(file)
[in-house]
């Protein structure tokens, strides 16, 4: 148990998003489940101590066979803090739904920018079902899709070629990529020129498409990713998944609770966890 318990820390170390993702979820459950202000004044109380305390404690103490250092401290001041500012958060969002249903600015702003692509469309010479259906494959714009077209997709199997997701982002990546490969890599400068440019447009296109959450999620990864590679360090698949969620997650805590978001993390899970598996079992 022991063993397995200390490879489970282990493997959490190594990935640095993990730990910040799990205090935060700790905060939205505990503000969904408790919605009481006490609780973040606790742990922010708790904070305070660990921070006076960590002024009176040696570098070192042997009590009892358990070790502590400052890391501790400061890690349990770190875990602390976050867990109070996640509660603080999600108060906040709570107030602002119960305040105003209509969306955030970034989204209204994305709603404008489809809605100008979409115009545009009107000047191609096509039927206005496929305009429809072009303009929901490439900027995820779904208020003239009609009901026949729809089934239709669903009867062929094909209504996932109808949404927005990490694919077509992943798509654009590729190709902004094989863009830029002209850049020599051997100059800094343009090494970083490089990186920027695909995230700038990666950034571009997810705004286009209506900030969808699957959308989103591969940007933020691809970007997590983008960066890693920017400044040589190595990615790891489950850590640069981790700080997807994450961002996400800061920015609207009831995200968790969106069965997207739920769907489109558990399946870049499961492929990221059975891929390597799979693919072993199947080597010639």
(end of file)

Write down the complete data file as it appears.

[in-house]
């Protein structure tokens, strides 16, 4: 148990998003489940101590066979803090739904920018079902899709070629990529020129498409990713998944609770966890 318990820390170390993702979820459950202000004044109380305390404690103490250092401290001041500012958060969002249903600015702003692509469309010479259906494959714009077209997709199997997701982002990546490969890599400068440019447009296109959450999620990864590679360090698949969620997650805590978001993390899970598996079992 022991063993397995200390490879489970282990493997959490190594990935640095993990730990910040799990205090935060700790905060939205505990503000969904408790919605009481006490609780973040606790742990922010708790904070305070660990921070006076960590002024009176040696570098070192042997009590009892358990070790502590400052890391501790400061890690349990770190875990602390976050867990109070996640509660603080999600108060906040709570107030602002119960305040105003209509969306955030970034989204209204994305709603404008489809809605100008979409115009545009009107000047191609096509039927206005496929305009429809072009303009929901490439900027995820779904208020003239009609009901026949729809089934239709669903009867062929094909209504996932109808949404927005990490694919077509992943798509654009590729190709902004094989863009830029002209850049020599051997100059800094343009090494970083490089990186920027695909995230700038990666950034571009997810705004286009209506900030969808699957959308989103591969940007933020691809970007997590983008960066890693920017400044040589190595990615790891489950850590640069981790700080997807994450961002996400800061920015609207009831995200968790969106069965997207739920769907489109558990399946870049499961492929990221059975891929390597799979693919072993199947080597010639």